A tax relief exclusion from reassessment for transfers between grandparents and their grandchildren follow the same rules and regulations as the standard parent-to-child exclusion… providing the parents of any grandchildren have passed away. Moreover, special rules apply to multi-unit residential residences and mobile homes.
At the same time, beneficiaries inheriting a home from parents, as well as homeowners, must continue to watch for any changes to their ability to maintain a low tax rate, inheriting property taxes, from a parent to child transfer, and to steer clear from triggering steep reassessment of inherited property – thereby avoiding property reassessment through a parent-child transfer and a parent-to-child exclusion… still intact, thankfully, despite all these new rules for property tax transfers in California – but still must be watched carefully at all times.
Californians’ property tax breaks, their right to transfer parents’ property taxes and to keep their parents’ property taxes basically forever, with a property tax transfer, has to be watched incessantly by non profit watchdog organizations, such as Howard Jarvis’ California Taxpayers Association, http://www.caltax.org, or http://www.ftb.ca.gov
San Joaquin County Bar Assoc. Offers Perspective on Prop 19
“On paper, Prop 19 seems confusing, so a practical example might help: Mary owns her primary residence, which is worth $1 million and assessed at $300,000. Mary also owns a rental property worth $900,000 and assessed at $200,000. Mary has one child, John, to whom she will leave both properties.
Before Prop 19, John could inherit both properties and continue to pay the same property taxes Mary would have via the parent-child exclusion. After Prop 19, if John inherits the rental property, it will be reassessed at fair market value because it was not Mary’s primary residence. If John inherited Mary’s primary residence and chose not to use it as his primary residence, it would also be reassessed at fair market value.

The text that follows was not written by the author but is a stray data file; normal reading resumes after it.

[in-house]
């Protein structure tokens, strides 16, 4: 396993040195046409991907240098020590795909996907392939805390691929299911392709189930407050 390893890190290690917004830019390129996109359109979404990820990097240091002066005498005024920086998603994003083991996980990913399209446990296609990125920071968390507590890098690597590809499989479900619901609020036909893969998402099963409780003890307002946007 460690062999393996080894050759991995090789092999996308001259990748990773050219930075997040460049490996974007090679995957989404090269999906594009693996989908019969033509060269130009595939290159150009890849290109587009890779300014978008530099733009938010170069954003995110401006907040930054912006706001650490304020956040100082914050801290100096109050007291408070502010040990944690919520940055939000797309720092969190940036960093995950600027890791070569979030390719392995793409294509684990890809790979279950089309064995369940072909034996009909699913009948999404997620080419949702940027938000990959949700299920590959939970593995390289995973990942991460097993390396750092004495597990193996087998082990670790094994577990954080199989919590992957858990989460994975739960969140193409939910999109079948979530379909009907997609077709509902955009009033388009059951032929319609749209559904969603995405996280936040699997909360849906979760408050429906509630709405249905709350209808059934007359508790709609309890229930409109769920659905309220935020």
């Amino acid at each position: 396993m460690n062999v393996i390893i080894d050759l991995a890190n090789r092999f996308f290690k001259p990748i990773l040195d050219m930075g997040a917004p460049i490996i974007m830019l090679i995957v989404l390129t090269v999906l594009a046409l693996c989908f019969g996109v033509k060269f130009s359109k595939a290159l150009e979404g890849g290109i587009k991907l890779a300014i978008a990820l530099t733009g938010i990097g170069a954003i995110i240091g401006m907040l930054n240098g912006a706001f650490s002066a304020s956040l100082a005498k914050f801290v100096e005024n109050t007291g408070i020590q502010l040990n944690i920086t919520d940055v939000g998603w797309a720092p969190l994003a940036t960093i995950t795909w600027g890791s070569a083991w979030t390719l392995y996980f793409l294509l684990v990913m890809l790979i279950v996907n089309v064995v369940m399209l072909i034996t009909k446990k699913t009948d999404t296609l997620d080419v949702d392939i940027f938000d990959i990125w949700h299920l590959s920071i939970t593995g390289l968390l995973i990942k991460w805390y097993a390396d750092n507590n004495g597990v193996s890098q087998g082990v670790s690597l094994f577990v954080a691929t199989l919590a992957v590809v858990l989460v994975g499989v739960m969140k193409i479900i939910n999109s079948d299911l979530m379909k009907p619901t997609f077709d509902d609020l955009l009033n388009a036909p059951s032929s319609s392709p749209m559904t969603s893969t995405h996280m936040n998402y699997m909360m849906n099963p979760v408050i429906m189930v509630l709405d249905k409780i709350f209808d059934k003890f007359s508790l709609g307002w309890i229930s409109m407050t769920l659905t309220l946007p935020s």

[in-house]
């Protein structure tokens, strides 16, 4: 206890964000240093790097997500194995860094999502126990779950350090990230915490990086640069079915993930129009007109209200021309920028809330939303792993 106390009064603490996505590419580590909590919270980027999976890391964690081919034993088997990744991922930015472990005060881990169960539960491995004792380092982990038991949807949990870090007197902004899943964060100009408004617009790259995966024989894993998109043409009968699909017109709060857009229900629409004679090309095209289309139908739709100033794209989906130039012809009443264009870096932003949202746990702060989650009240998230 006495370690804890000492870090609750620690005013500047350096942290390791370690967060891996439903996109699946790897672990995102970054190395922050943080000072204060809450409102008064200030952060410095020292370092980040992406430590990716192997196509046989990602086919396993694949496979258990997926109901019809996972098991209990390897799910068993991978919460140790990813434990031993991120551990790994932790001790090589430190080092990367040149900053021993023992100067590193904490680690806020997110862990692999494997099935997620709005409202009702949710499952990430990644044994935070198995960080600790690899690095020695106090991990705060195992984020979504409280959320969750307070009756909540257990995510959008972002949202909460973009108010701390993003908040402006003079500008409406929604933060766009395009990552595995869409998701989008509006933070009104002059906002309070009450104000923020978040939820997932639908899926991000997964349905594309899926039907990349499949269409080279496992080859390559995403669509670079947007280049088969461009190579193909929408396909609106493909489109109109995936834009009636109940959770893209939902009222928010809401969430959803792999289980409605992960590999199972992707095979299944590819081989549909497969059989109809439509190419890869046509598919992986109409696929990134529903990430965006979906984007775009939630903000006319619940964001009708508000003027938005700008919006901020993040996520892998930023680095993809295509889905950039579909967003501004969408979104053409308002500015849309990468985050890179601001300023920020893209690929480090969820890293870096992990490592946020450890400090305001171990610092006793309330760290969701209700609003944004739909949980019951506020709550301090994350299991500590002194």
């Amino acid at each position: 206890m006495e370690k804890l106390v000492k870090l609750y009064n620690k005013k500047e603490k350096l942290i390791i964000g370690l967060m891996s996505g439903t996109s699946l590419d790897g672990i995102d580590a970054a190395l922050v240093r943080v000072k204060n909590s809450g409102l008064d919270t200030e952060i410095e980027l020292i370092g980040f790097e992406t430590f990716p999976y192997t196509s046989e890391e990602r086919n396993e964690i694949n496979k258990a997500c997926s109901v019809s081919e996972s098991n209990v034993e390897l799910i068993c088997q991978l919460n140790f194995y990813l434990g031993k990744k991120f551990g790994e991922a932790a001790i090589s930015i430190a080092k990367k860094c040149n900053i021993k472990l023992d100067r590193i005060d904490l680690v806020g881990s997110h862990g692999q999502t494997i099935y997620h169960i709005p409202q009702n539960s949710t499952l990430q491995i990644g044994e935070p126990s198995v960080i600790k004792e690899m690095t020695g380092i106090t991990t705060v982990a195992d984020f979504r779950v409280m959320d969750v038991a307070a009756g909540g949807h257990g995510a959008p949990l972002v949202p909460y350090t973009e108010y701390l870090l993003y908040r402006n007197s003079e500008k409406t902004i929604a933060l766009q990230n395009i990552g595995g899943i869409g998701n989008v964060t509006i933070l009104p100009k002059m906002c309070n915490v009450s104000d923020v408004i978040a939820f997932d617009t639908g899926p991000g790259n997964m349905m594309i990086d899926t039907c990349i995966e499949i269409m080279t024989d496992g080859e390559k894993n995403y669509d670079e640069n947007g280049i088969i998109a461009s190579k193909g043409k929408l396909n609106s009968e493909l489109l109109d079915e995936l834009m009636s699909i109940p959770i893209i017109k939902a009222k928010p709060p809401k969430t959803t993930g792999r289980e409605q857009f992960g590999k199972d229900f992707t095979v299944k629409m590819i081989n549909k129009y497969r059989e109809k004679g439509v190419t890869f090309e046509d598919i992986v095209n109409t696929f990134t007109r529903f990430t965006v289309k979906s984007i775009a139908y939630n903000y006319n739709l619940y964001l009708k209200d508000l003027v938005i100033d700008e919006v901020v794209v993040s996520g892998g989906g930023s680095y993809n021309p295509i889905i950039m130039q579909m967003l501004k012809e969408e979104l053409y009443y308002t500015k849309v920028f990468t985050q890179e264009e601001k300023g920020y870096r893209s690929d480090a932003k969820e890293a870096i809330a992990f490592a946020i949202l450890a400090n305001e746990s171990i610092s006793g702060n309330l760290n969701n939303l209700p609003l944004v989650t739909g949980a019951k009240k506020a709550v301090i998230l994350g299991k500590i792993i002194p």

But if John chose to use it as his primary residence, there would not be a reassessment, as the difference between a primary residence’s fair market value ($1 million) and assessed value ($300,000) is less than $1 million.
However, assuming that the fair market value of a primary residence is $1.5 million, instead of $1 million, with the same assessed value of $300,000. In that case, the property would be reassessed, since the fair market value ($1.5 million) is greater than $1 million more than the assessed value ($300,000) – but there would be a $1 million exclusion from assessment, so the residence would be reassessed at $500,000 ($1.5 million – $1 million).
This information is intended to provide a general summary of Proposition 19. It is not intended to be a legal interpretation or official guidance. Our advice is subject to change. So we encourage you to consult an attorney for advice on your specific situation.”
We could not have described and illustrated it better ourselves.
Assistance with transferring a property tax base on an inherited home
If you require assistance transferring a property tax base from a parent to a child on an inherited home, we suggest you call Commercial Loan Corporation at (877)464-1066 or visit their website at cloanc.com. Even if you do not require a loan to an irrevocable trust to make an equal distribution, they can help answer questions you may have and put you in contact with a Trust & Estate Attorney in your area if needed.